Steampunk is a hard left turn

I am not really a fan of the steampunk genre, but I am very excited to see it doing so well.

Why? Well, let’s take a little trip down memory lane. When I started reading science fiction and fantasy, I looked upon the genres as existing on a speculative timeline. Science fiction stories were stories in the future following along one technological/sociological path or another. Fantasy stories were stories set in some mythical past, a medieval Europe that we’d like to believe might have existed if only THE MAN hadn’t stamped magic out of all the history books. Even horror existed on this timeline as well, making little circles around the present as tales that could be happening in the near present yet only showing up on the police report in the Tuesday paper.

Simple timeline with a little horror nearby

I liked it. It was a neatly contained metaphor for the larger speculative fiction genre. SF is over there on the right, and all those epic fantasies are over there on the left, while the horror folks are in the middle, shambling one step ahead of the zombies. All the genres had their place, and every genre was staying in that place. Truthfully, I doubt it was really ever that simple, but for me at least, it was an innocent delusion.

Alternate history was the first crack in my lovely façade. Robert E. Lee got himself an AK-47, and the modern island of Nantucket was relocated to the twelfth century B.C. From there things flowed forward as you would expect… well, not really as you’d expect, come on! But at least the tales stuck with real world physics. There was no magic driving the plot forward, just good old gunpowder and steel. I could imagine that as an odd split off of SF. It was merely a more fully developed time travel genre without all the angst over paradoxes. My nice little timeline adjusted to allow for this SF throwback.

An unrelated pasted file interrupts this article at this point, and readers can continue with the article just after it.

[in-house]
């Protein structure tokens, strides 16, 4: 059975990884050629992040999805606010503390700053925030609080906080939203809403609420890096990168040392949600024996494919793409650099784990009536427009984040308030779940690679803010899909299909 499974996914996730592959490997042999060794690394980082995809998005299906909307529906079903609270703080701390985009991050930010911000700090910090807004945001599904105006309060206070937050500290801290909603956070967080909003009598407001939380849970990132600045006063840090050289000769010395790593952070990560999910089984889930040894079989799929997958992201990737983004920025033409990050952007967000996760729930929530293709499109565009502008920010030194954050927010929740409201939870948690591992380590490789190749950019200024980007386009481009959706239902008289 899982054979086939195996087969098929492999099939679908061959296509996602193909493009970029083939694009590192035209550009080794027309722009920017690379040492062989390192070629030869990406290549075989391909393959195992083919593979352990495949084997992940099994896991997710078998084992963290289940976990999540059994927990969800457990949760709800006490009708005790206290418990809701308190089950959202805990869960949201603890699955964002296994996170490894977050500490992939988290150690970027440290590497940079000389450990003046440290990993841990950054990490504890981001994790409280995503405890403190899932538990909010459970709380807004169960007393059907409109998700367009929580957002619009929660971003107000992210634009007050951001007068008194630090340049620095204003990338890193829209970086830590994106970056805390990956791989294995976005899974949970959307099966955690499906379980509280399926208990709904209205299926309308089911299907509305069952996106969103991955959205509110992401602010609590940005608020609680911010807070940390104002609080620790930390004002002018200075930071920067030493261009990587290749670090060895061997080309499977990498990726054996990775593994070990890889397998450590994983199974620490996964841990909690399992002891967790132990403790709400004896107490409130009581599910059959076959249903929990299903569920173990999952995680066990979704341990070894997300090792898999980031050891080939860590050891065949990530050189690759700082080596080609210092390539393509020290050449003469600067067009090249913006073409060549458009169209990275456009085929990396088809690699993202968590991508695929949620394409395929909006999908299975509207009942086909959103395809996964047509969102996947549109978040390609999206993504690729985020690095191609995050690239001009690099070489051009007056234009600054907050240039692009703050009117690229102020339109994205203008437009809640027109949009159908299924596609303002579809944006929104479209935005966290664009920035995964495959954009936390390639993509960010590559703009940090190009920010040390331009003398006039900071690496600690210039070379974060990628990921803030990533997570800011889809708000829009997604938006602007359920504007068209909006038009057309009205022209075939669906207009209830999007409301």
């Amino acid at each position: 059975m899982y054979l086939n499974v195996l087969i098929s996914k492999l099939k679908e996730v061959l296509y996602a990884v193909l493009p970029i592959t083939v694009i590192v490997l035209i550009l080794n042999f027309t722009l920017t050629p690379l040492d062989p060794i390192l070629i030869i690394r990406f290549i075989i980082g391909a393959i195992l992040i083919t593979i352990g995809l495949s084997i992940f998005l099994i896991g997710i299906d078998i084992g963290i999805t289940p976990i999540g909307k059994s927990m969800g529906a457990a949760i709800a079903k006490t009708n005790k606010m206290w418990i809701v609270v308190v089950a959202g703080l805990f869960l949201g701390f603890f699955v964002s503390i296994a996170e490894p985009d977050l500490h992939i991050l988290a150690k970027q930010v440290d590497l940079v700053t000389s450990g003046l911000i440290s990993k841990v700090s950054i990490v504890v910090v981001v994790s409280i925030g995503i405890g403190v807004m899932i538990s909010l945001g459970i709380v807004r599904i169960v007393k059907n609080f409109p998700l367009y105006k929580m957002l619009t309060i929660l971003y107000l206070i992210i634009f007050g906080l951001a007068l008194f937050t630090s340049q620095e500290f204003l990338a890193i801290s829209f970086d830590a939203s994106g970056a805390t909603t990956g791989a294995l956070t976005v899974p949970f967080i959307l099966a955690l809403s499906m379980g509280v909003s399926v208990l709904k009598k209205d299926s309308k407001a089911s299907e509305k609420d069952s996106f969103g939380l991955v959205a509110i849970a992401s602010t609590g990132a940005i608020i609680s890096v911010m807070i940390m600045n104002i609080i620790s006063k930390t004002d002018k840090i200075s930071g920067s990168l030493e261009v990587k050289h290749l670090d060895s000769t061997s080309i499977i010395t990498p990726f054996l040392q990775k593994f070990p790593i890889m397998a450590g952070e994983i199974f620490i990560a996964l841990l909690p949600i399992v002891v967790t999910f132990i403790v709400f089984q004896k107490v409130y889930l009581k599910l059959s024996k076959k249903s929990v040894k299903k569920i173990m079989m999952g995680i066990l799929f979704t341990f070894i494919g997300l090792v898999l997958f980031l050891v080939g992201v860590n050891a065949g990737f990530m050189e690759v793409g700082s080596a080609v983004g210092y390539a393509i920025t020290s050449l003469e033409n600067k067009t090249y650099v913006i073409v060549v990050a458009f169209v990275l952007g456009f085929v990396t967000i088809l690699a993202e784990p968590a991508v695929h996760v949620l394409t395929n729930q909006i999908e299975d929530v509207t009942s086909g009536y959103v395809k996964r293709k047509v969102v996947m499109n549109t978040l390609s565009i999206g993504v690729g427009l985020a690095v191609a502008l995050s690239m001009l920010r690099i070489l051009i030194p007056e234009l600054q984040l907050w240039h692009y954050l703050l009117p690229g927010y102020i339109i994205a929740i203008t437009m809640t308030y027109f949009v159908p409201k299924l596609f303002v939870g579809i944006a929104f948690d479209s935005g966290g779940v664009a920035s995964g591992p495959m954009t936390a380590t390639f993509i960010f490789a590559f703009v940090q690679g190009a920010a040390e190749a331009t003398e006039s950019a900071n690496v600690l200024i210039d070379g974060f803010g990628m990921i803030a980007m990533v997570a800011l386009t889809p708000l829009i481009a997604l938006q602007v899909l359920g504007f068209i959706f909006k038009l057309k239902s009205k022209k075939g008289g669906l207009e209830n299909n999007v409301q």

Then came urban fantasy. It wasn’t the epic fantasy of old with elves, swords, and vast battles against the goblin king’s army. In that respect, I’m going to lump Harry Potter and some of the other modern YA fantasy into this pile as well. These stories are taking place in a modern setting with fantastical elements. In many cases, e.g. Dresden Files and Harry Potter, these fantastic elements are behind the scenes of the larger world. We the readers are getting a glimpse of the magic that the authorities keep telling us does not truly exist. I tried to cram that into my timeline and figured it was a bit like the horror genre. It was happening now, just that we were only seeing the fringes of it.

But as I read further, some of these fantasy worlds held the fantastical elements out for all to see. Perhaps they were set in the near future after some big event triggered magic’s resurgence in the world, or maybe they were set in the current year with that big event decades in the past. Or perhaps the fantastical elements are grafted on wholesale to our world, and we simply have a very different history of fighting the necromancer Hitler and his horde of genetically superior zombies, leading us to a world where we’re regretting our decision to ally ourselves with the Lycan empire and the former Ukrainian republics.